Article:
Can President Obama’s New Afghanistan Strategy Succeed?

Ashraf Ghani, 2009 Afghan presidential candidate, at the Asia Society in New York, December 8, 2009. (Asia  Society)

NEW YORK, December 8, 2009 - President Barack Obama's Afghan strategy, which includes the deployment of 30,000 more troops to Afghanistan over the next six months, will not succeed unless the issues of corruption in Afghanistan and the legitimacy of the Afghan government are addressed, according to experts.

"For the Obama strategy to succeed, you need a credible, local partner," said Peter Galbraith, former Deputy Special Representative of the Secretary-General of the United Nations to Afghanistan, at a discussion at the Asia Society. "You need a government that can provide public services, honest administration, and win the confidence of the people. That doesn't exist."

He stressed that the American goal of "disrupting, dismantling and defeating Al Qaeda" is not achievable in Afghanistan without having the Afghan goal of a peaceful, stable country. 

According to Amin Tarzi, director of Middle East Studies at the Marine Corps University, the issue of legitimacy of the Afghan government needs to be addressed to combat corruption. "The majority of Afghans... do not believe in the structure of their government, they do not believe that the system in place will last," he said.

For the Afghan government to gain legitiimacy, Tarzi said they need demonstrative action against corruption, such as prosecuting "big fish" or people who Afghans consider "untouchable."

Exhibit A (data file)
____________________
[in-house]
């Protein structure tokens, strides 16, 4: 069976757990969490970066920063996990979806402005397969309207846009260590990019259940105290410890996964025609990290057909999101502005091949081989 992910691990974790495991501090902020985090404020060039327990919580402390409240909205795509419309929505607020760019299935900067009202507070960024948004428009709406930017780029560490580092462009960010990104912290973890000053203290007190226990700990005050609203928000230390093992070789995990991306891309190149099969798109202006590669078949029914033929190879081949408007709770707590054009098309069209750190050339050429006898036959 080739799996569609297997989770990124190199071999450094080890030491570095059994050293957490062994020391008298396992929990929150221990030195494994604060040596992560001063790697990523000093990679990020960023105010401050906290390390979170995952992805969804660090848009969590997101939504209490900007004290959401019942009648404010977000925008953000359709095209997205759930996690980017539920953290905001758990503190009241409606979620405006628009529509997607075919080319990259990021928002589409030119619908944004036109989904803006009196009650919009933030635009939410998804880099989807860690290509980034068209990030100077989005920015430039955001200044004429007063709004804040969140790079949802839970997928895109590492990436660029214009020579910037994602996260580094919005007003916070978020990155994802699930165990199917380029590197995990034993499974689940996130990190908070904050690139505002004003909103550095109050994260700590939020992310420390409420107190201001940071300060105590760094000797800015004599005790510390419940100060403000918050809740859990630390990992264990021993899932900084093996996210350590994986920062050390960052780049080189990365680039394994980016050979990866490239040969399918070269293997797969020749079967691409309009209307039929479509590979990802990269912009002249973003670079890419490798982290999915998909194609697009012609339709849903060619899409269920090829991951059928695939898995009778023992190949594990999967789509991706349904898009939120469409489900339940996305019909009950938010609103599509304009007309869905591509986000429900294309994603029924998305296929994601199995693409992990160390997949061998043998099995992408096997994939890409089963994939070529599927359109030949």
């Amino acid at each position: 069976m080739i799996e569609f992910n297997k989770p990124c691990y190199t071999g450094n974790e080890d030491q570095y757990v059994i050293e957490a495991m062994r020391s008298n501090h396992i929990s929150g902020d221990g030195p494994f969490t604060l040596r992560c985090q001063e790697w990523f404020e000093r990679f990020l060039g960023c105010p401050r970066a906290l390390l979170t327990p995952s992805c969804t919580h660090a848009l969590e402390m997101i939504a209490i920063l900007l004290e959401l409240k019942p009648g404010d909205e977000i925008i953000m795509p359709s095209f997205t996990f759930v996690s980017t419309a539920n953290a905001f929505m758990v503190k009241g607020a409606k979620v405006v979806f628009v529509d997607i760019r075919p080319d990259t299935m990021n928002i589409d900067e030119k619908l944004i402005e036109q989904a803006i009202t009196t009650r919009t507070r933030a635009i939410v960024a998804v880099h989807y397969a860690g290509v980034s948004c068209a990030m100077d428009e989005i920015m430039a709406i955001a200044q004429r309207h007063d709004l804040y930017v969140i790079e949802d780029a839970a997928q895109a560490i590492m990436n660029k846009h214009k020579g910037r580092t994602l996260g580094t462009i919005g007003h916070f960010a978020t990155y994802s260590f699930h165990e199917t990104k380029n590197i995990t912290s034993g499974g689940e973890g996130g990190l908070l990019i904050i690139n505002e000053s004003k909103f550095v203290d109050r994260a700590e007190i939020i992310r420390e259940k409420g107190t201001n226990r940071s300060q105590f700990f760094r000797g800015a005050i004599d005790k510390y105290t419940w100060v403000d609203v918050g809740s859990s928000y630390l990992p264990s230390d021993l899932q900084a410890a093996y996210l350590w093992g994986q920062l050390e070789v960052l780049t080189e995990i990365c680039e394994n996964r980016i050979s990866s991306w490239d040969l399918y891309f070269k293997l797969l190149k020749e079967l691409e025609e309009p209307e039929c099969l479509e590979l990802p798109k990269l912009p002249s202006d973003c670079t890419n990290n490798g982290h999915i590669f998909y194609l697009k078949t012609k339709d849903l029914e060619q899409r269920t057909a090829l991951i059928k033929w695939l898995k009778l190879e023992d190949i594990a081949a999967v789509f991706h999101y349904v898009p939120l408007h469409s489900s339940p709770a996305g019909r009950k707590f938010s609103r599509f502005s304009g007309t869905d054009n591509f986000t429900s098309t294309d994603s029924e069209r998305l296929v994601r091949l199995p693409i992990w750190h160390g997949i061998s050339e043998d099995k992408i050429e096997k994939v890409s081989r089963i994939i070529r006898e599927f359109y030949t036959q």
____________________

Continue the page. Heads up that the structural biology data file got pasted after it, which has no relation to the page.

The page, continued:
The panel, which also included moderator and Asia Society Executive Vice President Jamie Metzl and 2009 Afghan Presidential candidate Ashraf Ghani, also pointed out that the Afghan strategy cannot succeed without the support of Pakistan. "Afghanistan and Pakistan are part of the same problem," said Galbraith.

As part of Obama's strategy, the new troops are expected to tackle the Taliban in the volatile southern and eastern parts of Afghanistan. According to Ghani, however, use of force is necessary but not sufficient. "You can soften [the Taliban] by force but you cannot bring them in unless a just order is created," he said.

Although the panel stressed that the issues of Afghan corruption, Pakistan, and the Taliban are three difficult challenges that Obama's strategy faces in Afghanistan, it pointed out signs of hope. "The Taliban is weak," said Galbraith. "It's limited to the Pashtun part of the country... and in the Pashtun community, people don't support it, they simply don't support the government." Galbraith further explained that in Afghanistan, there is no hostility toward foreign military presence that exists in Arab Iraq. "There is a scope for partnership," he said.

Reported by Stephanie Valera, Asia Society Online

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